#RiseFromWithin: Making Social Responsibility Personal – Ashok Garla and the story of Amachavadi | Tech Mahindra

"Sustainability has to be a way of life to be a way of business.” – Anand Mahindra 

In 2017, TechMighty Ashok Garla and his family were on a road trip to Mysore. The journey was long, but the tranquil scenery as they traversed through scenic villages and towns, more than made up for the time spent in the car. While the visuals of the countryside were breathtaking, the driver remarked that the reality of communities living there was stark in contrast. They lacked resources and support, and the already dire situation was only getting worse.

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Ashok wanted to help but didn’t know how to. Much like many others who could sympathize with the problems of farmers in India, he was struggling to find solutions.

This incident stuck with him for a long time. Growing up, his father had imbibed in him the importance of helping the needy and leading with kindness and compassion. In 2009, When his daughter turned 4, and they decided to celebrate it at a shelter for the differently abled, Ashok came face-to-face with his life’s purpose: individual social responsibility. He recalls that seeing the children’s faces light up in joy was something he would never forget and that there was simply no other life experience or job that would provide the same satisfaction.

It was these two life experiences that set the stage for the impeccable work that has transformed the lives of an entire village. A few months after their trip to Mysore, Ashok’s wife and daughter returned from a training session – by an NGO, the IDPMS (Initiative for Development through Participation of Marginalised Sections) Society – in Amachavadi, a village in Karnataka, India. Home to 1300 farmers, Amachavadi was suffering the dire consequences of a massive water crisis. There hadn’t been any rain since 2011; the cultivated land had been reduced by more than half, and some crops like bananas and vegetables simply could not be grown anymore.

But now, there was a sliver of hope. The solution to their problems lies in the science of water conservation. The trainer of the NGO session was a farmer who had managed to restore groundwater levels for over 2000 acres of land by constructing borewell recharges – water conservation structures that replenish existing borewells.

However, with a single borewell recharge costing half a lakh to construct, how were they going to fund this project?

“How wonderful it is that nobody needs to wait a single moment before starting to improve the world,” goes the famous quote by Anne Frank. Upon hearing the woes of these farmers, Ashok and his wife got to work right away. By reaching out to their small network of family and friends, they managed to raise around 1.2 lakhs. But their resolve to help Amachavadi did not waver; they knew they could create a larger impact with more help.



Farmer Veeraraja Nayak standing next to elakki banana trees that finally thrived after the second check dam was constructed, ensuring his borewell was recharged with water.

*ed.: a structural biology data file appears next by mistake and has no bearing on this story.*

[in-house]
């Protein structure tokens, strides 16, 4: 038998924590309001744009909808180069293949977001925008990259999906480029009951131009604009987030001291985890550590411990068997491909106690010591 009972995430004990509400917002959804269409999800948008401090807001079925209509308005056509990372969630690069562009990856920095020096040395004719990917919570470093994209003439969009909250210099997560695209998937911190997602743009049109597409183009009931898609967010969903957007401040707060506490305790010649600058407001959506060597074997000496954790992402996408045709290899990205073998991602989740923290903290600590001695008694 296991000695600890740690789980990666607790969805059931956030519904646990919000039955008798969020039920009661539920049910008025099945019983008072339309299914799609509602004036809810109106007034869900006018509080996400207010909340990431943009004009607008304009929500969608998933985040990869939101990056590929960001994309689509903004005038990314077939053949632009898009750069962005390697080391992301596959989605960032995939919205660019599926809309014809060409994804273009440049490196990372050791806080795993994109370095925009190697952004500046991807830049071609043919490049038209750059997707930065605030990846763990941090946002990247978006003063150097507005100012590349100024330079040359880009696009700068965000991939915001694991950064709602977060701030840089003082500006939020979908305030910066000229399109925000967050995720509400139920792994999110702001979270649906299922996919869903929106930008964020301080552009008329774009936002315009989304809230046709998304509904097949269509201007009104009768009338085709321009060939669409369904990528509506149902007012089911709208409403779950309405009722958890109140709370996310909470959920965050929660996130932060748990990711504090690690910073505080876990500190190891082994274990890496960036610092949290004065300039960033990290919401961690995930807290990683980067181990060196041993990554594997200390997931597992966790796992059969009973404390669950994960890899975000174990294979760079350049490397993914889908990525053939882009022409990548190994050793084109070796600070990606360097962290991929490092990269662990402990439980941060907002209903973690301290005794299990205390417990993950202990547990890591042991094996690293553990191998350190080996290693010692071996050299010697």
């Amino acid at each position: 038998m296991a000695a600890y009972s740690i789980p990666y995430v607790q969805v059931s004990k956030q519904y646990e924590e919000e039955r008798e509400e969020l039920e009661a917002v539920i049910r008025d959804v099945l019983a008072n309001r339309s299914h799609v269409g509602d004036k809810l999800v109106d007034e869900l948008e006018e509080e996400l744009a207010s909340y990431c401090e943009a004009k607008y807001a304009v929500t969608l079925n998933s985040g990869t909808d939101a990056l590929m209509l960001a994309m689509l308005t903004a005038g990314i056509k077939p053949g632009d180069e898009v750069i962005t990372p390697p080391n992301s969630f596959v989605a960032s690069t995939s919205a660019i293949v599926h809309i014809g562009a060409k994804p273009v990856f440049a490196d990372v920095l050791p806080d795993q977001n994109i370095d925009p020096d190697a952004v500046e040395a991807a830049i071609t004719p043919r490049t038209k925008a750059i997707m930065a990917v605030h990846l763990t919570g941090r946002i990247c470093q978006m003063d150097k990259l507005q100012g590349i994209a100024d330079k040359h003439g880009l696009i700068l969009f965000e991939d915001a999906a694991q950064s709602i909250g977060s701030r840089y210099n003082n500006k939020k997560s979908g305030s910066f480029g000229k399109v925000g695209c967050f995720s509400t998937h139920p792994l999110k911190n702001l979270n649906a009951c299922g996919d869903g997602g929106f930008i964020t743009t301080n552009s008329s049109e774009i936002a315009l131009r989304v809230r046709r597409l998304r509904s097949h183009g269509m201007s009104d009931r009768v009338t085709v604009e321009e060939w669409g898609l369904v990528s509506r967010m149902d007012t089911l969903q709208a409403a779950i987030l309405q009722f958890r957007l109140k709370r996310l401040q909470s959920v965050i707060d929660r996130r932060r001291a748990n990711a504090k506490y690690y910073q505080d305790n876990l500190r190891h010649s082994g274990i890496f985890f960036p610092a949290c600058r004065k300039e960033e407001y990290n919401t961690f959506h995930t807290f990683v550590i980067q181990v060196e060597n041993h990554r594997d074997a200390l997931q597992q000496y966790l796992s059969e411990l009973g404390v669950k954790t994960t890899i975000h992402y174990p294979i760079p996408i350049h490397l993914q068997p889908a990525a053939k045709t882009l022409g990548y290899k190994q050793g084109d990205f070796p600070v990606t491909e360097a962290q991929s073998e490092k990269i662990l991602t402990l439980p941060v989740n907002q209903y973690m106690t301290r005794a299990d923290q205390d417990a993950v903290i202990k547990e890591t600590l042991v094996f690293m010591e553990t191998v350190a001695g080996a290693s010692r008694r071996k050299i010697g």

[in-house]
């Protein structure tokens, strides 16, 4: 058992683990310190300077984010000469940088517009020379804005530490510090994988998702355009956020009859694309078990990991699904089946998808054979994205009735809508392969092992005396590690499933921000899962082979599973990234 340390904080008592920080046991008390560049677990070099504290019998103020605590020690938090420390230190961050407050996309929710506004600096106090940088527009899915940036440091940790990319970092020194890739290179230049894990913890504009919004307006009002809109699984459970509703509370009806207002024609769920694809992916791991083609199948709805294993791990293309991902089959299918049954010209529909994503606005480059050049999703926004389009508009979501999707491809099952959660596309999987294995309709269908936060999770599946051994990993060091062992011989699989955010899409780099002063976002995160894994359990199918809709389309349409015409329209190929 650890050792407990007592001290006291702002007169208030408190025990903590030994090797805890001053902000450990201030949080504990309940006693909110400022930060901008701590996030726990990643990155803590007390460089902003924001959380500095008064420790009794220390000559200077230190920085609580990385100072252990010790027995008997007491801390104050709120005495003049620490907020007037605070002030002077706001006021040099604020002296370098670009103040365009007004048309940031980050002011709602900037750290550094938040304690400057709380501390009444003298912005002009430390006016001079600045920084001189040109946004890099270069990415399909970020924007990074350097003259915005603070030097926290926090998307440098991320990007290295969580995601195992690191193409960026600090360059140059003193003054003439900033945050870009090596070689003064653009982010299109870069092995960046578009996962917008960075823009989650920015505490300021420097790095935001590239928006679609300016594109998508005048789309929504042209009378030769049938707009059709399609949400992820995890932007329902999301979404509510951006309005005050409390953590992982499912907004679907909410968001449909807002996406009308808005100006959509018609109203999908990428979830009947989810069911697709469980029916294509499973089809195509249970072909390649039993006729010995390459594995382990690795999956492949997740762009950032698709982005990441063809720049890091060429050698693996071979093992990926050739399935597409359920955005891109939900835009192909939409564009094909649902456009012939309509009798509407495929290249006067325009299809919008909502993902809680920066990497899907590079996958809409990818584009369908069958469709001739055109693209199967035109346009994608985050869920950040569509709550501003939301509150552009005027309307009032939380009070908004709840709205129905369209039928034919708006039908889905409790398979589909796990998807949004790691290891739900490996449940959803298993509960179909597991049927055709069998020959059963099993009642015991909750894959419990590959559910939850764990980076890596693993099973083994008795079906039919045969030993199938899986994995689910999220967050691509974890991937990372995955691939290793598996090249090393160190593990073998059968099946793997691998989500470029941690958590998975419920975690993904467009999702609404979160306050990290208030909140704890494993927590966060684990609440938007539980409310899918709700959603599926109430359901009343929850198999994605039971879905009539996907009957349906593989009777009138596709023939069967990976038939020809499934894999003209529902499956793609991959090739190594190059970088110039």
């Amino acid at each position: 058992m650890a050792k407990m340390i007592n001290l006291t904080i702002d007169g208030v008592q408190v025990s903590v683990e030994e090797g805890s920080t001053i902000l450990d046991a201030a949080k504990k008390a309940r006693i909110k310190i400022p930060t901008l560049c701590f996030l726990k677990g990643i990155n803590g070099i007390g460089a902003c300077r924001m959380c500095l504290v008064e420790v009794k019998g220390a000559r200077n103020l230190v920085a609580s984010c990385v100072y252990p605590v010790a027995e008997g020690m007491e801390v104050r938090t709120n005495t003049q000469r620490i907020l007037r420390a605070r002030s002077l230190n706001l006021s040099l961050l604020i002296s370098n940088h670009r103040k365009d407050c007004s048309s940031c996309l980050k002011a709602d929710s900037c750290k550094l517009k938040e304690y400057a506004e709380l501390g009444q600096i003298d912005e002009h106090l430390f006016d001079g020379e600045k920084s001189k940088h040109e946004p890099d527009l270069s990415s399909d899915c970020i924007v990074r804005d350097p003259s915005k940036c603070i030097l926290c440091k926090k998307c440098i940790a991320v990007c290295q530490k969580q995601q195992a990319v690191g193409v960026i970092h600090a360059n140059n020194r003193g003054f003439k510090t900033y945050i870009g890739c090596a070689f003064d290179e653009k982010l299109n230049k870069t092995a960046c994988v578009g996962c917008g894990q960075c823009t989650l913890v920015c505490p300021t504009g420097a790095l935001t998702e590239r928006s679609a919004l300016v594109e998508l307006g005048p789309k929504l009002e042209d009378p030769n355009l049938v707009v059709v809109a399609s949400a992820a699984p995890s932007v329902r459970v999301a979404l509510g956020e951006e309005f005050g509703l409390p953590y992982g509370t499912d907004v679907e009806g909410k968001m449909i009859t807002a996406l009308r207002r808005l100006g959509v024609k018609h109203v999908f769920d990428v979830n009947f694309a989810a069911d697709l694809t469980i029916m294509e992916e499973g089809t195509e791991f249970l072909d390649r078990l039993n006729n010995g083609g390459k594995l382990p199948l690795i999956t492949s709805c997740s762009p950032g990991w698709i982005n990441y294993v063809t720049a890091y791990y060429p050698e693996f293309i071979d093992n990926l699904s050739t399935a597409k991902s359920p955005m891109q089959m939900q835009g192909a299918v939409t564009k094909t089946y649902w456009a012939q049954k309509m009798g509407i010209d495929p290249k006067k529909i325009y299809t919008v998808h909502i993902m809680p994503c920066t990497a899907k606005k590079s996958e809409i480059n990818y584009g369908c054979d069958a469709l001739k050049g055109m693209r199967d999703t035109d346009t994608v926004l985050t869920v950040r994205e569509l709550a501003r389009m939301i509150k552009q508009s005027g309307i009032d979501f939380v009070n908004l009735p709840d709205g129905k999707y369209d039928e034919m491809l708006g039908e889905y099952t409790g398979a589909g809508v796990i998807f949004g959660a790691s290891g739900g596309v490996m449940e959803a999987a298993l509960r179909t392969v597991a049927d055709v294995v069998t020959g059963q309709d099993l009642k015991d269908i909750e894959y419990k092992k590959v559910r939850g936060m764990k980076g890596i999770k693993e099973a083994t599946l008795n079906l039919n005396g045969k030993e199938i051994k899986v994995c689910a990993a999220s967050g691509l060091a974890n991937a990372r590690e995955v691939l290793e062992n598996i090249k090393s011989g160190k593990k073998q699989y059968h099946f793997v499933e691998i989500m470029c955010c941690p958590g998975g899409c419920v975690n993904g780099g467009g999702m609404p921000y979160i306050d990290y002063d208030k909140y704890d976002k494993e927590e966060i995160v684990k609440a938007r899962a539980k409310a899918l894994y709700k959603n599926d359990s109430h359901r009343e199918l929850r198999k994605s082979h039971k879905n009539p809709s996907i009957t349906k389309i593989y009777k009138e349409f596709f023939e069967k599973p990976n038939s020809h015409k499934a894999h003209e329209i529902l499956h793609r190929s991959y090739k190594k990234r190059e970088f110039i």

That’s when Ashok reached out to Employee Social Responsibility Options (ESRO) at TechM for support in terms of funding and volunteers. As the name suggests, ESRO helps TechMighties fulfill their individual social responsibilities. Ashok took it upon himself to convince ESRO that this was a cause worth investing in. He assured them of complete transparency and ownership, and ultimately, his passion for helping the villagers won them over.

In just the first year, IDPMS and TechM, in a collaborative effort, constructed 13 borewell recharges for the village. To ensure that these borewells don’t run dry, four check dams were constructed that helped water percolate to these recharge systems. Recently, a 700-metre-long canal that runs through the farmland was de-weeded, deepened, and widened, benefitting over 14 farmers and 54 acres of land. Ashok recalls fondly that the moment they finished constructing the canal, there was a huge downpour of rain— almost like a symbol of their lives, finally changing for the better.

The past five years, however, haven’t been easy. In the beginning, Ashok’s lack of expertise was a huge hurdle, and he didn’t feel confident owning the project. But with his heart set in the right place and the mentorship of the NGO members, he was able to learn quickly. With the NGO needing funds and Ashok needing “domain knowledge,” as he calls it, this collaborative effort helped bridge the divide and create a real, positive impact.

The team is set to construct two more check dams this year, and Ashok is hopeful of finally fulfilling his life’s purpose.

With one village transformed and thousands of destinies rewritten, he’s just getting started.

Here are a few TechMighties that Ashok would like to thank. We salute your efforts! :

  • TechM Bangalore ESRO team – Manjunath B N, Viswanath Nidumukkala, Visala, Vivekanand, Seena – for being a part of the team that made a difference
  • Bangalore Location Council – Valsaraj, Haridas, Atreyi, and Ramya for the encouragement and support
  • CS team – Prashanth, Kannappan – for coordination and logistical support in arranging vehicles
  • Tech Mahindra Foundation - Naima Urooj – for helping with funding approvals for travel to Amachavadi village for tree plantation drives